The U.S. Department of Homeland Security (DHS) hosted a “National Small-Vessel Security Summit” conference in Arlington, Va., last month that could lead to several important changes in the nation’s maritime-security posture. Small vessels – i.e., those less than 300 gross tons – have been a vehicle of choice for terrorists in carrying out previous maritime attacks such as those against the U.S. guided-missile destroyer USS Cole, the tank vessel Limburg, and numerous Sri Lankan naval vessels.   Small vessels also have been, for decades, a common vehicle for the smuggling of illegal migrants, drugs, and other contraband into the United States. Despite that background, small vessels have received relatively little attention in the maritime security regulations developed to date; in the more than five years since the 9/11 terrorist attacks, however, they have increasingly become the focus of government concerns in the field of port and maritime security. The stated objectives of the 19-20 June summit meeting were to: discuss the government’s perspective on an important but previously overlooked problem; educate summit attendees on the security risks posed by small vessels; provide a national forum for port and maritime stakeholders to air their own concerns; andentify a way ahead in addressing small-vessel security.  Participants at the summit included representatives from recreational-boating and passenger-vessel associations, towboat operators, and the commercial fishing industry as well as state and local governments.  Representatives from various federal agencies – specifically including the Coast Guard, the DHS Customs and Border Patrol division, and the Federal Bureau of Investigation – also attended to listen to and understand the perspectives of small-vessel operators. A Formidable Phalanx of Kickoff Speakers The first day of the summit started with presentations from such senior federal officials as DHS Secretary Michael Chertoff, Coast Guard Commandant Admiral Thad Allen, and W. Ralph Basham, the commissioner of U.S. Customs and Border Protection.  Each of these speakers assured the audience that the summit was not a referendum on the licensing of boat operators but, rather, a forum for the exchange ofeas to improve U.S. port and maritime security while also maintaining the freedom of private citizens and the nation’s port and maritime industries to use the U.S. coastal and inland waterways. As Secretary Chertoff stated, “We don’t want to give edicts from Washington, but … [want to] use this forum to partner with stakeholders to jointly develop solutions.” He quickly added, though, that, “We can’t waste time, because the enemy is not wasting time.” The afternoon of the first day featured three panel discussions expressing the interests of recreational boaters, commercial vessel operators, and state and local government representatives. Although each group had a number of individual or collective perspectives to discuss, there also were several common themes articulated. One was that small-vessel operators are willing to be part of the solution, but any new The small-vessel communities offer a huge and frequently overlooked source of additional eyes and ears that could be tapped into by the government to spot suspect behavior requirements imposed on them should be based on the proven effectiveness of those requirements. Another was that the small-vessel communities offer a huge and frequently overlooked source of additional eyes and ears that could be tapped into by the government to spot suspect behavior. A third theme, less forward-looking, perhaps, but of obvious importance, was that relations between the Coast Guard and small-vessel operators have become more strained in recent years than they had been previously. There also was general agreement that the threat of maritime terrorism must be quickly and adequately addressed – but without damaging the nation’s maritime industries.   Smart Security – at a Reasonable Cost By the end of the summit there seemed to be a clear consensus on several points. The first and most important is that the small-vessel community must be incorporated into the U.S. homeland-security structure as an active partner. To make that possible, though, members of the community must be educated in such particulars as what constitutes suspicious behavior, how to make reports, etc.   There also was general agreement that the Coast Guard needs to strengthen its working relationships with the nation’s maritime stakeholders. Most of the summit participants seemed to believe that many of the problems discussed in this area should be addressed, and could be ameliorated, through an expansion of the America’s Waterways Watch program – a Coast Guard public outreach initiative developed to educate boaters both on maritime security and on the several ways already available to report security concerns.   Perhaps the most important common theme, though, was the frequently expressed need to find the proper balance between maintaining security and running a business. As one participant put it, “Freedom isn’t free, but security shouldn’t be dumb.”  The gains achieved at the summit conference seem to complement that sentiment and should serve as a significant step toward fostering a comprehensive understanding – on the part of all stakeholders, government as well as industry – of the numerous complicated issues that still hinder progress in the previously neglected field of small-vessel security.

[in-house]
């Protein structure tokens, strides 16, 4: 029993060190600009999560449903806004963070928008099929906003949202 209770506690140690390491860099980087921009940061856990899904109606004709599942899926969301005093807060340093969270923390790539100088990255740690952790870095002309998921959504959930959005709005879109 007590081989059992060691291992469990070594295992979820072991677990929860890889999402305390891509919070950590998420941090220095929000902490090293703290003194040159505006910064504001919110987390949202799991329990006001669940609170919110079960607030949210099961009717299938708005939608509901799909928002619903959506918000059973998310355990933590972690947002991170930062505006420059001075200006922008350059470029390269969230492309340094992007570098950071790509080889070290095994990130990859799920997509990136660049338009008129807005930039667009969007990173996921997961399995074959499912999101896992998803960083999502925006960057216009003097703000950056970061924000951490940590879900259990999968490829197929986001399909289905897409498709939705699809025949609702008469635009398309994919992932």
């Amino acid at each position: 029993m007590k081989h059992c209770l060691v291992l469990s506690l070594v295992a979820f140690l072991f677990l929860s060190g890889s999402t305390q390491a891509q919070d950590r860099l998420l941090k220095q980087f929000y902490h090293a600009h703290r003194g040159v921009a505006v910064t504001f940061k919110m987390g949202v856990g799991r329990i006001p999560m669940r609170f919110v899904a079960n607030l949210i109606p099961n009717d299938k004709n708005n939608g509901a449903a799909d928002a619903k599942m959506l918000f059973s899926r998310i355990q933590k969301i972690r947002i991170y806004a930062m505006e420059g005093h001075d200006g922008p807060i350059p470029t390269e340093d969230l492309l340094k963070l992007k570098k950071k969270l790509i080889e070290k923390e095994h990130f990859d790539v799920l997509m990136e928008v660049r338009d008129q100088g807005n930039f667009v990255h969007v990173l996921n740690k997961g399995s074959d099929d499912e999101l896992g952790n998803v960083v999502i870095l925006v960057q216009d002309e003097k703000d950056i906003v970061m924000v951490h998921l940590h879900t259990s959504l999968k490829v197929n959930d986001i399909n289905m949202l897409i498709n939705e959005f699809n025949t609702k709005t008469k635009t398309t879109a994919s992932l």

Joseph DiRenzo III

Dr. Joseph DiRenzo III is a retired Coast Guard officer. He's visiting fellows at the Joint Forces Staff College. He has written extensively on maritime security issues. Any opinions expressed in the preceding article represent their own views and are not necessarily the official views of the U.S. Coast Guard.

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